6. Review and sign your prenup. After making the document, you may want to review it with a lawyer, as well as ask about your state’s requirements for it to be signed legally. 

☐ Consider your current and future insurance needs.

In general, your insurance needs may change after you are married. Before you get to that point, you still have a wedding to plan. A big event like a wedding comes with some big risks. For example, someone might trip and fall, especially with an open bar. Liability insurance can protect you from claims for injuries at the event. The venue owner might be able to tell you more about liability coverage, and may even require you to purchase insurance for your wedding.

Married couples can purchase joint insurance policies for their cars, home, healthcare, and more, which can have immediate benefits. For example, you might be able to save money by combining auto insurance policies. If one of you has better health insurance through work, the other might be able to join that policy as the employee’s spouse. You may be required to notify your homeowner’s or renter’s insurance provider that you have gotten married.

The following steps can help you sort out any insurance concerns that you might have:

  1. Purchase event insurance if required for your wedding reception.
  2. Combine car and homeowner’s and renter’s insurance with your new spouse after the wedding.
  3. Update your life and health insurance with a Change of Beneficiary Letter after the wedding.

☐ Fulfill name change requirements and notify essential providers of your changed name.

Changing one’s name after getting married is entirely optional, but many people choose to do so. Your state’s laws may only require your marriage certificate and filing a form, while others require you to get a court order for all name changes, including after marriage.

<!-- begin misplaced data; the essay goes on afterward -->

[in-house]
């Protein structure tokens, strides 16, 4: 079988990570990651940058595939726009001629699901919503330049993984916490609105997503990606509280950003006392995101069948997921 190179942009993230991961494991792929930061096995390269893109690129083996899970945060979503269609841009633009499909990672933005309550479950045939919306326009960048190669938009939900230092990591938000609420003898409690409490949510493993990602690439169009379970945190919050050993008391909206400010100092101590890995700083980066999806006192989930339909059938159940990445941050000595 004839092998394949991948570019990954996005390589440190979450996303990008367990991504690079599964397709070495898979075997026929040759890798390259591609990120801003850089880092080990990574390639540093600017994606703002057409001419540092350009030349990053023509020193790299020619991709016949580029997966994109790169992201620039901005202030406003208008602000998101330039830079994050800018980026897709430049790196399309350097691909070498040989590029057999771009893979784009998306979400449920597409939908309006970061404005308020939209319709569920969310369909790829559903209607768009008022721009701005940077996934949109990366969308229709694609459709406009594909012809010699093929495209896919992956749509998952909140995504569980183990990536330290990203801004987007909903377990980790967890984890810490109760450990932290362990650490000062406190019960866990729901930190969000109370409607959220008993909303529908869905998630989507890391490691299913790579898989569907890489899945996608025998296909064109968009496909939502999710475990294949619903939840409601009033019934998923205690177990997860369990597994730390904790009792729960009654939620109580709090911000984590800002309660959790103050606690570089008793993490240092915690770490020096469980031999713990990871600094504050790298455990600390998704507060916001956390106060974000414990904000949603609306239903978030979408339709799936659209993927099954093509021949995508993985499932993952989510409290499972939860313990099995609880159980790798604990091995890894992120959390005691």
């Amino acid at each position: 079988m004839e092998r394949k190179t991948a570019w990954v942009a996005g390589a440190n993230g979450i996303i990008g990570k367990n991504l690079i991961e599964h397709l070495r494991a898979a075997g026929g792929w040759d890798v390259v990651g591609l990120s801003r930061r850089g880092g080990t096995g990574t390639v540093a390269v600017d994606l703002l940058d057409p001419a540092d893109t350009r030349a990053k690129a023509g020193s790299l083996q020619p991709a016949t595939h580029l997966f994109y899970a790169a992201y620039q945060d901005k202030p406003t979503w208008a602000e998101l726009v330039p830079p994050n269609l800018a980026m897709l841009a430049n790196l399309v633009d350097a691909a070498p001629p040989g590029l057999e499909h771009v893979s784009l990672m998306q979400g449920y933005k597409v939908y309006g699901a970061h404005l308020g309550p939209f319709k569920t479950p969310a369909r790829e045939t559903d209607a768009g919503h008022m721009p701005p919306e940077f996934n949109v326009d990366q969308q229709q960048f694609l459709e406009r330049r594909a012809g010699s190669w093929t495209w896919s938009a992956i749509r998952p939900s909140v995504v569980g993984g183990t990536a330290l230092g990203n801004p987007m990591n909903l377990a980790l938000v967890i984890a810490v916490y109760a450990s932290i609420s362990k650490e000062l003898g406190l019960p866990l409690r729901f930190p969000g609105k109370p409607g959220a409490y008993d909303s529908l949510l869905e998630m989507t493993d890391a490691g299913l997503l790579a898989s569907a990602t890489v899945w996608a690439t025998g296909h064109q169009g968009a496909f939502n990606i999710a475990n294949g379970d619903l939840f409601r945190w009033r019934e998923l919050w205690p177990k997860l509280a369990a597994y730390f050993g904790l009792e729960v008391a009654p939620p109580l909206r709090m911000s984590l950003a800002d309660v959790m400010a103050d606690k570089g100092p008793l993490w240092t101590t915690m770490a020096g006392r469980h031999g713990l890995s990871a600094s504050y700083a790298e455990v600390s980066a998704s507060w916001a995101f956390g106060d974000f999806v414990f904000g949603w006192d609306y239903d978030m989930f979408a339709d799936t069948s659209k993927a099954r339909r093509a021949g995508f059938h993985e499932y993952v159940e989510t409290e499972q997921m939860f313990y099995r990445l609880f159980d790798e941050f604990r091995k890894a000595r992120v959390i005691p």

Once you have official documentation of your name change, it’s time to notify other interested parties. Consider the following steps:

  1. Change your name on your wedding license and notify the appropriate parties once you’ve received the marriage certificate, which serves as your proof of legal name change.
  2. Obtain new identification (Social Security card, driver’s license, passport).
  3. Notify relevant institutions of your name change with a Name Change Notification Letter (banks, credit cards, insurance companies).

☐ Create or update an estate plan.

Marriage is likely to change your estate planning needs. If you already have a Will, Trust, or other estate planning documents in place, you might want to update them to make sure your estate plan provides for your new spouse. To jumpstart your estate planning process, fill out an Estate Planning Worksheet for Married People

Estate planning is about more than just what happens to your assets when you die. It can also cover issues that affect you while you are alive, like who may make decisions for you if you become incapacitated. With a Power of Attorney, you can appoint your spouse as your representative if you are unable to make decisions for yourself. This can include both financial and medical decisions.

Your wedding day is likely to be one of the happiest days of your life. From there, you and your spouse may have many more days of joy, but you may also experience difficulties. It is never too early to begin planning so that you are ready for the difficult parts.

If you have more questions about how getting married may change your finances or rights, reach out to a Rocket Lawyer network attorney for affordable legal advice.

This article contains general legal information and does not contain legal advice. Rocket Lawyer is not a law firm or a substitute for an attorney or law firm. The law is complex and changes often. For legal advice, please ask a lawyer.